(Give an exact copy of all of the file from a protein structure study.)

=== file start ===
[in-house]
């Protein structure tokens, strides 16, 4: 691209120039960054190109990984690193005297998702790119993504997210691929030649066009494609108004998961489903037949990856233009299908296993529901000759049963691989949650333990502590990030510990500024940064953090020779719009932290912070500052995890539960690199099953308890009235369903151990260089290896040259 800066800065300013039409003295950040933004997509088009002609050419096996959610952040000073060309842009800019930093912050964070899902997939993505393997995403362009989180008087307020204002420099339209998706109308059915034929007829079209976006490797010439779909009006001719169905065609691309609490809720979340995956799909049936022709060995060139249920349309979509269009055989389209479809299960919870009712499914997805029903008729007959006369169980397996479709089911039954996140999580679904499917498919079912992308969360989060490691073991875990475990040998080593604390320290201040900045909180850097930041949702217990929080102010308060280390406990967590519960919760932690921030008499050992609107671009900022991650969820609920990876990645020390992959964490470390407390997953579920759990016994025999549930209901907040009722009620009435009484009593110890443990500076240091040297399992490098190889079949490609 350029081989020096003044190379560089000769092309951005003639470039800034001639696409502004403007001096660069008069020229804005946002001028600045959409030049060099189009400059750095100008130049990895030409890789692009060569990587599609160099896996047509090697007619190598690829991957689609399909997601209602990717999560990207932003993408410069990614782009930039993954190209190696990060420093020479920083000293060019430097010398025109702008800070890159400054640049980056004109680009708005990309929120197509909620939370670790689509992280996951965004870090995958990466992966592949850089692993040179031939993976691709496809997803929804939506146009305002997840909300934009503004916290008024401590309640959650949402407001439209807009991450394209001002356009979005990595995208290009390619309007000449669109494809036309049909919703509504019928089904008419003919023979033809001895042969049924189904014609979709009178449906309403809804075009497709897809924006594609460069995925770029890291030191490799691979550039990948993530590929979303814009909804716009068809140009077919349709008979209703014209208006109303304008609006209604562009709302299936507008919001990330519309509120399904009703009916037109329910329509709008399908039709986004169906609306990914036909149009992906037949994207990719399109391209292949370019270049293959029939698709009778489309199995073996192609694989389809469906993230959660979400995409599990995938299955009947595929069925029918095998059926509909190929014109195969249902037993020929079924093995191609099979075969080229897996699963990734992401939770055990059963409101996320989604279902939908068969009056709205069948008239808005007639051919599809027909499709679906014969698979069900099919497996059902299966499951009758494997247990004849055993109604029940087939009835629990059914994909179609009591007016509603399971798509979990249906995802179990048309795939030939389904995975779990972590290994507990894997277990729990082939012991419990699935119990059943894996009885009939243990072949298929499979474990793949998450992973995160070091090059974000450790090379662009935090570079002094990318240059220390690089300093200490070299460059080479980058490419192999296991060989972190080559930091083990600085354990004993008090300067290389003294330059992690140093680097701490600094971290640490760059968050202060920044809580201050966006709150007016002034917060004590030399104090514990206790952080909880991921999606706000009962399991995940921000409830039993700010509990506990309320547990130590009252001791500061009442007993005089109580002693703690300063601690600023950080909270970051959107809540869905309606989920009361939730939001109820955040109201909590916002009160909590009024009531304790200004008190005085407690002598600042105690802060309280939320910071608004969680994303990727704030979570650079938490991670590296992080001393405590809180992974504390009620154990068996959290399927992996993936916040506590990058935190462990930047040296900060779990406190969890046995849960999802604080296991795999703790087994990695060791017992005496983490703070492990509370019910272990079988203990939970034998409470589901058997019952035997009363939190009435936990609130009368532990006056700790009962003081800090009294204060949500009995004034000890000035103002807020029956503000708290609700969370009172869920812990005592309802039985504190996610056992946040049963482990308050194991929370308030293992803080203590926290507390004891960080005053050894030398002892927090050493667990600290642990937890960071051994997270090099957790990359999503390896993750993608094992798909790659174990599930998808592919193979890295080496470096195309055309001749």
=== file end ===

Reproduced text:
[in-house]
């Protein structure tokens, strides 16, 4: 691209120039960054190109990984690193005297998702790119993504997210691929030649066009494609108004998961489903037949990856233009299908296993529901000759049963691989949650333990502590990030510990500024940064953090020779719009932290912070500052995890539960690199099953308890009235369903151990260089290896040259 800066800065300013039409003295950040933004997509088009002609050419096996959610952040000073060309842009800019930093912050964070899902997939993505393997995403362009989180008087307020204002420099339209998706109308059915034929007829079209976006490797010439779909009006001719169905065609691309609490809720979340995956799909049936022709060995060139249920349309979509269009055989389209479809299960919870009712499914997805029903008729007959006369169980397996479709089911039954996140999580679904499917498919079912992308969360989060490691073991875990475990040998080593604390320290201040900045909180850097930041949702217990929080102010308060280390406990967590519960919760932690921030008499050992609107671009900022991650969820609920990876990645020390992959964490470390407390997953579920759990016994025999549930209901907040009722009620009435009484009593110890443990500076240091040297399992490098190889079949490609 350029081989020096003044190379560089000769092309951005003639470039800034001639696409502004403007001096660069008069020229804005946002001028600045959409030049060099189009400059750095100008130049990895030409890789692009060569990587599609160099896996047509090697007619190598690829991957689609399909997601209602990717999560990207932003993408410069990614782009930039993954190209190696990060420093020479920083000293060019430097010398025109702008800070890159400054640049980056004109680009708005990309929120197509909620939370670790689509992280996951965004870090995958990466992966592949850089692993040179031939993976691709496809997803929804939506146009305002997840909300934009503004916290008024401590309640959650949402407001439209807009991450394209001002356009979005990595995208290009390619309007000449669109494809036309049909919703509504019928089904008419003919023979033809001895042969049924189904014609979709009178449906309403809804075009497709897809924006594609460069995925770029890291030191490799691979550039990948993530590929979303814009909804716009068809140009077919349709008979209703014209208006109303304008609006209604562009709302299936507008919001990330519309509120399904009703009916037109329910329509709008399908039709986004169906609306990914036909149009992906037949994207990719399109391209292949370019270049293959029939698709009778489309199995073996192609694989389809469906993230959660979400995409599990995938299955009947595929069925029918095998059926509909190929014109195969249902037993020929079924093995191609099979075969080229897996699963990734992401939770055990059963409101996320989604279902939908068969009056709205069948008239808005007639051919599809027909499709679906014969698979069900099919497996059902299966499951009758494997247990004849055993109604029940087939009835629990059914994909179609009591007016509603399971798509979990249906995802179990048309795939030939389904995975779990972590290994507990894997277990729990082939012991419990699935119990059943894996009885009939243990072949298929499979474990793949998450992973995160070091090059974000450790090379662009935090570079002094990318240059220390690089300093200490070299460059080479980058490419192999296991060989972190080559930091083990600085354990004993008090300067290389003294330059992690140093680097701490600094971290640490760059968050202060920044809580201050966006709150007016002034917060004590030399104090514990206790952080909880991921999606706000009962399991995940921000409830039993700010509990506990309320547990130590009252001791500061009442007993005089109580002693703690300063601690600023950080909270970051959107809540869905309606989920009361939730939001109820955040109201909590916002009160909590009024009531304790200004008190005085407690002598600042105690802060309280939320910071608004969680994303990727704030979570650079938490991670590296992080001393405590809180992974504390009620154990068996959290399927992996993936916040506590990058935190462990930047040296900060779990406190969890046995849960999802604080296991795999703790087994990695060791017992005496983490703070492990509370019910272990079988203990939970034998409470589901058997019952035997009363939190009435936990609130009368532990006056700790009962003081800090009294204060949500009995004034000890000035103002807020029956503000708290609700969370009172869920812990005592309802039985504190996610056992946040049963482990308050194991929370308030293992803080203590926290507390004891960080005053050894030398002892927090050493667990600290642990937890960071051994997270090099957790990359999503390896993750993608094992798909790659174990599930998808592919193979890295080496470096195309055309001749």